Freshmen entering college today should be aware of the crisis of liberal education which is in conflict and incompatible with the traditional aspirations of the liberal arts.

Advice to Freshmen

  1. Choose your friends wisely. Confide in a very few.
  2. Find a small group of friends who are serious about studies and who know how to balance work with play.  Form or join a reading group.
  3. Establish healthy eating and sleeping habits. Don’t pull all-nighters.
  4. Don’t go out on the week nights.  Study for about 50 minutes.  Take a ten-minute break.  Then return to study. Repeat.  Make a habit of this process—study, break, study. If you put your energies into academics, you will be handsomely rewarded later on.
  5. Don’t get behind in your assignments.  Make certain that you are up-to-date on all of them.  In the case of writing papers, get started on your research as soon as the assignment is given.  Work a little on the research every day.
  6. Keep a dictionary and thesaurus at hand at all times. Make it a habit of looking up the meaning of words.  Words are power and the right word is a sign of right thinking.
  7. Be your own leader.  Do not follow the crowd if you sense they engage in actions contrary to your beliefs.  For example:  doing drugs or binge drinking.
  8. Be reflective.  Reflection means going below the surface of an experience, an idea, a purpose, or a spontaneous reaction to discover its meaning to you.  
  9. Find an older mentor, not necessarily a professor, but someone whom you have observed has wisdom and common sense.  Place your confidence in this person as your unofficial adviser.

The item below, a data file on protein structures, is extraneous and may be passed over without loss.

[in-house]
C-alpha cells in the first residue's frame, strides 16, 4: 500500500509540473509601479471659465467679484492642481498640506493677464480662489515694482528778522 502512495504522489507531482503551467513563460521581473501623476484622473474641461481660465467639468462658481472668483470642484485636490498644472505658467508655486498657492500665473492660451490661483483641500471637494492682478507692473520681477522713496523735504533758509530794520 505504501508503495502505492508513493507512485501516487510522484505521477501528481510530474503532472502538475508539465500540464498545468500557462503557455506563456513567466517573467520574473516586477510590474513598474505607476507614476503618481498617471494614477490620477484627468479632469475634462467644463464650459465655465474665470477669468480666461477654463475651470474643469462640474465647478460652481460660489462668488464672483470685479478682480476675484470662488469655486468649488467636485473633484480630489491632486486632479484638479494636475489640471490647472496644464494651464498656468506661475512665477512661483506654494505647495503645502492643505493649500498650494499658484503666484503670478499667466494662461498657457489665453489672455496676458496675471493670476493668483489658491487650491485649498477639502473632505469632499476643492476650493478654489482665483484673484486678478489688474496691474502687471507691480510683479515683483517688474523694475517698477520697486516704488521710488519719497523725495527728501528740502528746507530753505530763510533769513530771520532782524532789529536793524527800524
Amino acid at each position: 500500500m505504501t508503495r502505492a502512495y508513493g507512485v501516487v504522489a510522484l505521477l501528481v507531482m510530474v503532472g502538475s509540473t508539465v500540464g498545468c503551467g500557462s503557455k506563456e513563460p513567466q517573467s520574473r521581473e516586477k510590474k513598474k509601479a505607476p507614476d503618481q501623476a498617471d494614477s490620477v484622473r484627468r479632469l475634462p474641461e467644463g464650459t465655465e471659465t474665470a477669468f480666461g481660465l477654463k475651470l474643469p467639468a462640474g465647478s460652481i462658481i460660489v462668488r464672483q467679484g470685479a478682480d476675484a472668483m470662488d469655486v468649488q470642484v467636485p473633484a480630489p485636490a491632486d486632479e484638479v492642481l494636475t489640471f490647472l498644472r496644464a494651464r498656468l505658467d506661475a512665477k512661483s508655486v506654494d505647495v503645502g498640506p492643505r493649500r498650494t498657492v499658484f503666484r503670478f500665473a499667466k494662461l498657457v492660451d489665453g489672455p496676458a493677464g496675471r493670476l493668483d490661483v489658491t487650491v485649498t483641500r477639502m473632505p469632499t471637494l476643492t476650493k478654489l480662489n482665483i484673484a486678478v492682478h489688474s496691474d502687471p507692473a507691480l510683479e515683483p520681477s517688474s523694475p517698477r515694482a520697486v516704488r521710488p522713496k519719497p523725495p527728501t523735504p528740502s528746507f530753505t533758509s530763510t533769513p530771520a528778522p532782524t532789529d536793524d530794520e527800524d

10. Remember:  Your college life is an open book.  Whatever you do or avoid doing becomes common knowledge—quickly.   

 Every College Has its Own Soul

Every college builds its own identity, its own reputation. Some colleges are known for the seriousness with which they pursue academics.  Some are known as “party” schools.  Still others are best known for their sports prowess.

According to John Henry Newman, the ideal university is comprised of a community of scholars and thinkers, engaging in intellectual pursuits as an end in itself.  Only secondarily, does it have a practical purpose, for example, finding a job.  Today, most people would scoff at this assertion.  For them, today’s goal of education is to find a job.   The facts however don’t lie.  Those with intellectual pursuits as an end are the most likely to secure the best positions. 

A university is a place where one looks out toward everyone and everything … without boundaries.  A university is a place where one discovers and studies truth. A person of faith holds sacred this belief.

According to Newman, knowledge alone cannot improve the student; only God is the source of all truth; only God can impart truth. Today, this notion alienates students at secular colleges and universities.  

Sr. Joan L. Roccasalvo, a member of the Congregation of St. Joseph, Brentwood, NY, holds degrees in philosophy (Ph.L), musicology (Ph.D.), theology (M.A.), and liturgical studies (Ph.D). She has taught at all levels of Catholic education and writes with a particular focus on a theology of beauty and the sacred arts. Her e-mail address is jroccasalvo@optonline.net.

* Catholic News Agency columns are opinion and do not necessarily express the perspective of the agency.